Ruben Amaro, Jr. is now an advisor to new Mets GM Brodie Van Wagenen

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The Mets made a handful of coaching changes on Monday. Gary DiSarcina is now the third base coach. Glenn Sherlock is now the first base coach. Pitching coach Dave Eiland and assistant hitting coach Tom Slater were retained. Bullpen coach Ricky Bones will be reassigned within the organization. Hitting coach Pat Roessler was not retained. Also, notably, former first base coach Ruben Amaro, Jr. has been named the new advisor to new GM Brodie Van Wagenen.

According to Tim Britton of The Athletic, Amaro let the Mets know about his interest in their open GM position and other potential front office positions near the end of the 2018 season. Ultimately, the Mets decided to go with the now-former agent with zero experience. As Newsday’s Tim Healey points out, Van Wagenen is surrounded by plenty of people who do have experience. Along with Amaro, he has Omar Minaya and J.P. Ricciardi, both former GMs, as well as John Ricco who has been the Mets’ assistant GM since 2006.

Amaro’s career path has been interesting, to say the least. The son of a former major leaguer, Amaro Jr. spent parts of eight seasons in the majors with the Angels, Indians, and Phillies. He joined the Phillies’ front office upon retiring under then-GM Ed Wade and continued to work under Pat Gillick, who took over after Wade. When Gillick stepped aside following the Phillies’ championship in 2008, Amaro was named the new GM. The Phillies fired him late in the 2015 season. Amaro took a job as the first base coach for the Red Sox in 2016, then took the same job with the Mets in 2017. Now he’s back in the front office.

Amaro has also dabbled in acting, having multiple cameos on ABC’s show The Goldbergs:

Amaro is anything but typical.

Biden praises Braves’ ‘unstoppable, joyful run’ to 2021 win

Geoff Burke-USA TODAY Sports

WASHINGTON — President Joe Biden said the Atlanta Braves will be “forever known as the upset kings of October” for their improbable 2021 World Series win, as he welcomed the team to the White House for a victory celebration.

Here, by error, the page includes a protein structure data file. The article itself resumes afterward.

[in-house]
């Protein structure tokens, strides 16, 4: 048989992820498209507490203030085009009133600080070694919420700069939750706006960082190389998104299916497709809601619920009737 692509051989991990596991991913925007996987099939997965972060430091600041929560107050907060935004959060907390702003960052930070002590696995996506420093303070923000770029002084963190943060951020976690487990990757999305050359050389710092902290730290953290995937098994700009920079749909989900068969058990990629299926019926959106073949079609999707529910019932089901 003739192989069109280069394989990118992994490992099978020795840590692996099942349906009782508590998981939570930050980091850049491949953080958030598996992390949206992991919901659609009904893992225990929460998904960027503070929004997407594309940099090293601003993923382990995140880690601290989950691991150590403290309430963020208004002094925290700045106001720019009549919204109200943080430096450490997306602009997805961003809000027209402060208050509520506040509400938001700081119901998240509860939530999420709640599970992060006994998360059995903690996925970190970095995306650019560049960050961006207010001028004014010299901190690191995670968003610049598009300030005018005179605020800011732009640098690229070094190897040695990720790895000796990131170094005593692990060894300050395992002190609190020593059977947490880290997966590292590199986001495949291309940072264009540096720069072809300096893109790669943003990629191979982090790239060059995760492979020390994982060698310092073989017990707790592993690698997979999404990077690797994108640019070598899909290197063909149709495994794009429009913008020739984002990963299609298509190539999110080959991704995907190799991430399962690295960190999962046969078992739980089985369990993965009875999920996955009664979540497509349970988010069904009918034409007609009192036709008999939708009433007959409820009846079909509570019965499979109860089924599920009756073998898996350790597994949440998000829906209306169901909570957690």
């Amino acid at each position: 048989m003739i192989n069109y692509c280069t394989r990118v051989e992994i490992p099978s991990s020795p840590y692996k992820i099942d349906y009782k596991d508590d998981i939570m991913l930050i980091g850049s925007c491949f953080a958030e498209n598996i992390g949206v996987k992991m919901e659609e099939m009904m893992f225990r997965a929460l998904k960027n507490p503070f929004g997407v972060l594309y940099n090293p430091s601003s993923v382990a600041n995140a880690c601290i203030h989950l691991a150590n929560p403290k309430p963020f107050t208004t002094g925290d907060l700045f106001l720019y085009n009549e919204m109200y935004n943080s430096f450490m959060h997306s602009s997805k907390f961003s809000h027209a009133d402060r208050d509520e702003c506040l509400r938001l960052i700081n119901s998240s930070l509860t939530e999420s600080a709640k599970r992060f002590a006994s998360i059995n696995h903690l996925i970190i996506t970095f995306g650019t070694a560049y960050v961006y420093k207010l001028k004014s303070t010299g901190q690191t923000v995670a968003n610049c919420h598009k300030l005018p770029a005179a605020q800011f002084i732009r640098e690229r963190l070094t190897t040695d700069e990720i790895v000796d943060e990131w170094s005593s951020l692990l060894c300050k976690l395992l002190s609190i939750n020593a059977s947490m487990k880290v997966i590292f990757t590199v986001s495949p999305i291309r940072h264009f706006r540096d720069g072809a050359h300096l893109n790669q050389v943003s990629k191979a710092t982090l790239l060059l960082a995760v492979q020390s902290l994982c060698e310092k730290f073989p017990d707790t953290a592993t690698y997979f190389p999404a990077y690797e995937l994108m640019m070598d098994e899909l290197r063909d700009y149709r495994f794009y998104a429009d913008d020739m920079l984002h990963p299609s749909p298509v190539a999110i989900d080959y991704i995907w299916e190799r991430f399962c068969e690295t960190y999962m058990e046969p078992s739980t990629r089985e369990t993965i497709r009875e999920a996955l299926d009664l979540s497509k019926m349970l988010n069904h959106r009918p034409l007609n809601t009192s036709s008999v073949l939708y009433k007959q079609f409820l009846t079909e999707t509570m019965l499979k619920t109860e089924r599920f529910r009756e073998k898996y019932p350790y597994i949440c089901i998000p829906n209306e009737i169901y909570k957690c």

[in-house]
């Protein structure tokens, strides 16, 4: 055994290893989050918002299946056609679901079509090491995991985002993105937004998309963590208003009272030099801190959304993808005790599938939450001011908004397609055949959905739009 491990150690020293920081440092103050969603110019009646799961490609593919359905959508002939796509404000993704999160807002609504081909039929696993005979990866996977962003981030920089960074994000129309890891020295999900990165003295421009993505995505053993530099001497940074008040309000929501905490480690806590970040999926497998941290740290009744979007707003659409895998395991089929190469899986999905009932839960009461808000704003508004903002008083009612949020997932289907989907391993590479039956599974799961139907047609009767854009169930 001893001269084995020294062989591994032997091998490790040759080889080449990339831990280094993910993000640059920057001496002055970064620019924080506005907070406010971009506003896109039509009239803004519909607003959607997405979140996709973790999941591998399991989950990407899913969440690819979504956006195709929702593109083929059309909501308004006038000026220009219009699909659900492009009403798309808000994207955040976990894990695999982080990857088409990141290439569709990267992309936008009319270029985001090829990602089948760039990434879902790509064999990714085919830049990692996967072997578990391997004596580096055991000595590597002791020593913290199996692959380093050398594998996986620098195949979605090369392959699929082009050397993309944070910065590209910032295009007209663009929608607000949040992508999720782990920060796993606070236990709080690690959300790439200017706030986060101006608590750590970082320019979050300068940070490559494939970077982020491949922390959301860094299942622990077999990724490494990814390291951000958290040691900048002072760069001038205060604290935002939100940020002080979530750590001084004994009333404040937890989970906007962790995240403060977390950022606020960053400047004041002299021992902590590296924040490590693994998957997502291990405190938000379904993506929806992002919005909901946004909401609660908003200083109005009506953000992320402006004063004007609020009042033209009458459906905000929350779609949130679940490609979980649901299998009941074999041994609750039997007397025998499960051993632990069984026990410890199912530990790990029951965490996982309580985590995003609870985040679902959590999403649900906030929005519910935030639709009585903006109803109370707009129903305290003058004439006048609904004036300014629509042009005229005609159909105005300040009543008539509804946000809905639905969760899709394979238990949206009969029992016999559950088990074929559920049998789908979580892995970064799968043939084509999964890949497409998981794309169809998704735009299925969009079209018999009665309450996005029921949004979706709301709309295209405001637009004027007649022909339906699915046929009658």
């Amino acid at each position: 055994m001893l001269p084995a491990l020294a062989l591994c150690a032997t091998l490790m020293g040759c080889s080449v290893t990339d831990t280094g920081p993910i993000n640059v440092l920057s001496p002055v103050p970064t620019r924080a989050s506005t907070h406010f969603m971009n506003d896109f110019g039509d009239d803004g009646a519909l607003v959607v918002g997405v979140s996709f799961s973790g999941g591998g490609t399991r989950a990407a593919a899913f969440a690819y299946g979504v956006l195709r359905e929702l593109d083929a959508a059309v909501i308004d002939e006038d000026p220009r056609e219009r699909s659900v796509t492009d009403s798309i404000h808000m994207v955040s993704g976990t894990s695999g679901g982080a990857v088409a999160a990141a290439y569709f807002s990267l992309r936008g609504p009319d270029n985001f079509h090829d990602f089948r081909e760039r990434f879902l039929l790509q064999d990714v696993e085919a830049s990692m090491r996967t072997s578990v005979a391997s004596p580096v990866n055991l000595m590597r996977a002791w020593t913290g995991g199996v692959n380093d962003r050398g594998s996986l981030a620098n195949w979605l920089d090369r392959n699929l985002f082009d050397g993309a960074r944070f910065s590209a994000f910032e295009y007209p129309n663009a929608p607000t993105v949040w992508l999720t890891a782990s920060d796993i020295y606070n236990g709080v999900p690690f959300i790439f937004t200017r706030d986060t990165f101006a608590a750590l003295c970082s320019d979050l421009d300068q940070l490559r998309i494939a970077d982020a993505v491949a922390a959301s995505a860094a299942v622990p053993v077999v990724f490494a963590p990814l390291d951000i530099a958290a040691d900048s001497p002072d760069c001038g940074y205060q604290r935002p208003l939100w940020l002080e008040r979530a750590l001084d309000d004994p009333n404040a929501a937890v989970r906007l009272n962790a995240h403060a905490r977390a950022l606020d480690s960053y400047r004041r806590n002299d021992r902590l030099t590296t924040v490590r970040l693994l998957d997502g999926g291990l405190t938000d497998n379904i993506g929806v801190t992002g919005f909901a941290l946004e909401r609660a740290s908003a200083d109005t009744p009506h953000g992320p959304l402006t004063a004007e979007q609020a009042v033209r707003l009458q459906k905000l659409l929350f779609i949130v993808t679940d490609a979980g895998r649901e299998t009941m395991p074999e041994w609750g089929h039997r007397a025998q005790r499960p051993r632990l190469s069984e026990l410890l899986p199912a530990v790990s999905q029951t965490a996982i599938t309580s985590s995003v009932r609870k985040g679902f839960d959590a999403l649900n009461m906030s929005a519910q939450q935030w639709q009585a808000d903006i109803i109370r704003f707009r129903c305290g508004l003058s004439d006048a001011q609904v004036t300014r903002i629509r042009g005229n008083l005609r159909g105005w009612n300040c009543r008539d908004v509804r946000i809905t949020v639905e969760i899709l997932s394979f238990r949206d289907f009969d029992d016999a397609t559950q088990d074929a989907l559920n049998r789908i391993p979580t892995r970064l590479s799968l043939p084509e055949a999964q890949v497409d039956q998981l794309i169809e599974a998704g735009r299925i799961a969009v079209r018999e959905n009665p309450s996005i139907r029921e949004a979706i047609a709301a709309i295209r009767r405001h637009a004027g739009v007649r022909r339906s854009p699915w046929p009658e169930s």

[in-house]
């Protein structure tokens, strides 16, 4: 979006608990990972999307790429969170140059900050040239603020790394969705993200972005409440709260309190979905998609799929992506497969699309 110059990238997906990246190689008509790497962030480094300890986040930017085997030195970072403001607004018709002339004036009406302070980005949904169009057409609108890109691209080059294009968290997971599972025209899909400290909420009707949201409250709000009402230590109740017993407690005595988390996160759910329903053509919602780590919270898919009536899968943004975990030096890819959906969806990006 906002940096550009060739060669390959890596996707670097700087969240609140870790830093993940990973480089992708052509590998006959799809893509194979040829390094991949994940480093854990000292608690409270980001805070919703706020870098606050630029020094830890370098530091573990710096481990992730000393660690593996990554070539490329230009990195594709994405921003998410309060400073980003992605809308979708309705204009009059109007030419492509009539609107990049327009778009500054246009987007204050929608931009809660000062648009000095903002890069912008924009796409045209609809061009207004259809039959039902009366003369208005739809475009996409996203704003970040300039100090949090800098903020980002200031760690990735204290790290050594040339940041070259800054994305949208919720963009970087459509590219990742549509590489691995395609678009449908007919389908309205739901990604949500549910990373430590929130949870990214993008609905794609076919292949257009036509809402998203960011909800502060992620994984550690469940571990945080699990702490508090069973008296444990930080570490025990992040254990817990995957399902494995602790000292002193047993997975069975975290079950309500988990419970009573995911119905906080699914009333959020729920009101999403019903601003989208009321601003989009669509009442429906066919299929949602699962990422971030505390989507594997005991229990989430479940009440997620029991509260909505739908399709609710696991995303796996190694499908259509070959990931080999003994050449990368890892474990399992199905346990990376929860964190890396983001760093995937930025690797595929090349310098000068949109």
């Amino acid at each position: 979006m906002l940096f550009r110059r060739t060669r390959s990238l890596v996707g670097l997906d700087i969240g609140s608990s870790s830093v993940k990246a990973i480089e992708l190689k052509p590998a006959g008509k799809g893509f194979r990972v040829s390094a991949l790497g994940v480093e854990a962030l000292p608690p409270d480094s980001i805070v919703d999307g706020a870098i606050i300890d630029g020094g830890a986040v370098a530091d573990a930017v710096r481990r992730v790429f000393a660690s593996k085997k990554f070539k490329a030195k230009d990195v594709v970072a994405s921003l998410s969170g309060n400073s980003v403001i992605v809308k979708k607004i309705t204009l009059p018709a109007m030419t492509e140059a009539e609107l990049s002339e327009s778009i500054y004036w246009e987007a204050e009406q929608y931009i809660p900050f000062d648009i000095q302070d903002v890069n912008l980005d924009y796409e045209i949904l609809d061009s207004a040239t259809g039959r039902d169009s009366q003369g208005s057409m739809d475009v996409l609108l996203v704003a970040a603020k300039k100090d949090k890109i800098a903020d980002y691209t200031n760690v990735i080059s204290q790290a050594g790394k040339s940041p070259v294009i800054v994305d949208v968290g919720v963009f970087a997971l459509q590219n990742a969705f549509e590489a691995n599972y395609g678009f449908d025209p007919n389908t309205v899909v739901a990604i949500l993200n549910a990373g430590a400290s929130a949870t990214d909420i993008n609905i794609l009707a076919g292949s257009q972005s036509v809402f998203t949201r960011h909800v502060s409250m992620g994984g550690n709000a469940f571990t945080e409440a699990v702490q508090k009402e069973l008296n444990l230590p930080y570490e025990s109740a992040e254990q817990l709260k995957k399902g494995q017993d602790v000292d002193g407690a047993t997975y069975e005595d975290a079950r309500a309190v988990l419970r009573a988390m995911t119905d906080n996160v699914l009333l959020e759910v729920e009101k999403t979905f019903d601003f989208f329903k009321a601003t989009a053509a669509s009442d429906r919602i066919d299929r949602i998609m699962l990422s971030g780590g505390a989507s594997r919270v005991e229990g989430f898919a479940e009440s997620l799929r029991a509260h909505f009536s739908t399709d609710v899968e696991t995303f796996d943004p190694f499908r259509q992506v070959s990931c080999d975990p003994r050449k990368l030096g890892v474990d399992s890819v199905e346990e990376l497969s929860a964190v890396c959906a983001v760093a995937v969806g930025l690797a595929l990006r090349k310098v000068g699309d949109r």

Biden called the Braves’ drive an “unstoppable, joyful run.” The team got its White House visit in with just over a week left before the 2022 regular season wraps up and the Major League Baseball playoffs begin again. The Braves trail the New York Mets by 1.5 games in the National League East but have clinched a wildcard spot for the MLB playoffs that begin Oct. 7. Chief Executive Officer Terry McGuirk said he hoped they’d be back to the White House again soon.

In August 2021, the Braves were a mess, playing barely at .500. But then they started winning. And they kept it up, taking the World Series in six games over the Houston Astros.

Biden called their performance of “history’s greatest turnarounds.”

“This team has literally been part of American history for over 150 years,” said Biden. “But none of it came easy … people counting you out. Heck, I know something about being counted out.”

Players lined up on risers behind Biden, grinning and waving to the crowd, but the player most discussed was one who hasn’t been on the team in nearly 50 years and who died last year: Hall of Famer Hank Aaron.

Hammerin’ Hank was the home run king for 33 years, dethroning Babe Ruth with a shot to left field on April 8, 1974. He was one of the most famous players for Atlanta and in baseball history, a clear-eyed chronicler of the hardships thrown his way – from the poverty and segregation of his Alabama youth to the racist threats he faced during his pursuit of one of America’s most hallowed records. He died in January at 86.

“This is team is defined by the courage of Hank Aaron,” Biden said.

McGuirk said Aaron, who held front office positions with the team and was one of Major League Baseball’s few Black executives, was watching over them.

“He’d have been there every step of the way with us if he was here,” McGuirk added.

The president often honors major league and some college sports champions with a White House ceremony, typically a nonpartisan affair in which the commander in chief pays tribute to the champs’ prowess, poses for photos and comes away with a team jersey.

Those visits were highly charged in the previous administration. Many athletes took issue with President Donald Trump’s policies and rhetoric on policing, immigration and more. Trump, for his part, didn’t take kindly to criticism from athletes or their on-field expressions of political opinions.

Under Biden, the tradition appears to be back. He’s hosted the NBA champion Milwaukee Bucks and Super Bowl champion Tampa Bay Buccaneers at the White House. On Monday he joked about first lady Jill Biden’s Philadelphia allegiances.

“Like every Philly fan, she’s convinced she knows more about everything in sports than anybody else,” he said. He added that he couldn’t be too nice to the Atlanta team because it had just beaten the Phillies the previous night in extra innings.

Press secretary Karine Jean-Pierre was later questioned about the team’s name, particularly as other professional sports teams have moved away from names – like the Cleveland Indians, now the Guardians, and the Washington Redskins, now the Commanders – following years of complaints from Native American groups over the images and symbols.

She said it was important for the country to have the conversation. “And Native American and Indigenous voices – they should be at the center of this conversation,” she said.

Biden supported MLB’s decision to pull the 2021 All-Star Game from Atlanta to protest Georgia’s sweeping new voting law, which critics contend is too restrictive.